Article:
further to see if it's corporate welfare or if it's good business development that creates jobs
                         and keeps companies downtown."

                         "This is better than some of the other deals that have come before us because it's building
                         something that the public can use, instead of just for the company," said Council Member
                         David Pepper.

                         Pepper was disturbed, however, that an Ohio suburb would compete for the project after
                         area communities pledged to act regionally on economic development projects.

                         "To move a company 30 miles away doesn't help anyone," Pepper said.

                         "In the big picture, each community would have to drop in a lot of money, either to keep the
                         company or to offer incentives," he said. "It doesn't make sense to be negotiating against
                         ourselves that way."
 

                                                 Publication Date: 06-19-2003
 

-Possible 3,000 car parking garage at Vine & Erkenbrecker for the Cincinnati Zoo and University/Children's/Veteran's Hospitals.
 
 

                   Zoo seen as Vine St. catalyst
 

                   Cincinnati Business Courier
                       Dan Monk and Lucy May
                       Staff Reporters

                       One of Cincinnati's oldest cultural anchors is trying out a new role: development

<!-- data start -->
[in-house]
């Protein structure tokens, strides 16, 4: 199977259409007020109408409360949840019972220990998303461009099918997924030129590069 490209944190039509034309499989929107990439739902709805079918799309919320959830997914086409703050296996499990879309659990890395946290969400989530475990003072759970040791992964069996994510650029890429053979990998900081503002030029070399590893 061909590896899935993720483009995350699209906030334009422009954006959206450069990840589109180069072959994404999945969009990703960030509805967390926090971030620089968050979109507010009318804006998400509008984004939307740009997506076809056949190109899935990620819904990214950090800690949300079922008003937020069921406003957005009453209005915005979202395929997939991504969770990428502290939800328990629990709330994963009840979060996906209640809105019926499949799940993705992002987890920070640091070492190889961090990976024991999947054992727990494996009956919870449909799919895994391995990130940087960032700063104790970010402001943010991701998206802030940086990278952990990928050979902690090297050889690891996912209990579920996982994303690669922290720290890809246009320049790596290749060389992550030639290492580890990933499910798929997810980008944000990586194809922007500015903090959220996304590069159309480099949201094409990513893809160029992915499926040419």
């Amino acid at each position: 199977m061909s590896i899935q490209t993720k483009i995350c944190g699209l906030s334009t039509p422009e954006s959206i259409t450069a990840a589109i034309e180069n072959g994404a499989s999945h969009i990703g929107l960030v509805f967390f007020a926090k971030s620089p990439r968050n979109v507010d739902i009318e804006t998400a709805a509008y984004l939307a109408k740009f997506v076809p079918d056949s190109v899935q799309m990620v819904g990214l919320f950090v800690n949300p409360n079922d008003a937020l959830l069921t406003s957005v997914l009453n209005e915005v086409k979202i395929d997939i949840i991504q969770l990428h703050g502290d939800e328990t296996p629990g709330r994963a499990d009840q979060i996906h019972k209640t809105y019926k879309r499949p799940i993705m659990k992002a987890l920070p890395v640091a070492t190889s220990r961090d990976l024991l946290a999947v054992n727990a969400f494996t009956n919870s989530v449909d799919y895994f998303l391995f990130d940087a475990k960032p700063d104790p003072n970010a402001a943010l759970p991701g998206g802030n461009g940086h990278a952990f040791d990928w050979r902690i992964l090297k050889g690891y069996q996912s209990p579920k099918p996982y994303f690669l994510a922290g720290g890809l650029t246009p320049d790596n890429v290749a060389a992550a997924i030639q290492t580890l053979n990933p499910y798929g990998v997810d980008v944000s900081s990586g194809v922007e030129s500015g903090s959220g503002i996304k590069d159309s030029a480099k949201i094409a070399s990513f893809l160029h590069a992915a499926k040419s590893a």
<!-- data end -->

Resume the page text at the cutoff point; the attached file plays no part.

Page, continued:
catalyst.

                                                                                The Cincinnati
                                                                                Zoo & Botanical
                                                                                Garden has
                                                                                partnered with
                                                                                the University
                                                                                of Cincinnati,
                                                                                several Pill Hill
                                                                                hospitals, the
                                                                                U.S. EPA and
                                                                                three
                                                                                neighborhood
                                                                                groups to form
                                                                                Uptown
                                                                                Crossings
                                                                                Community
                                                                                Urban
                                                                                Redevelopment
                                                                                Corp.

                                                                                The group's goal
                                                                                is to jump-start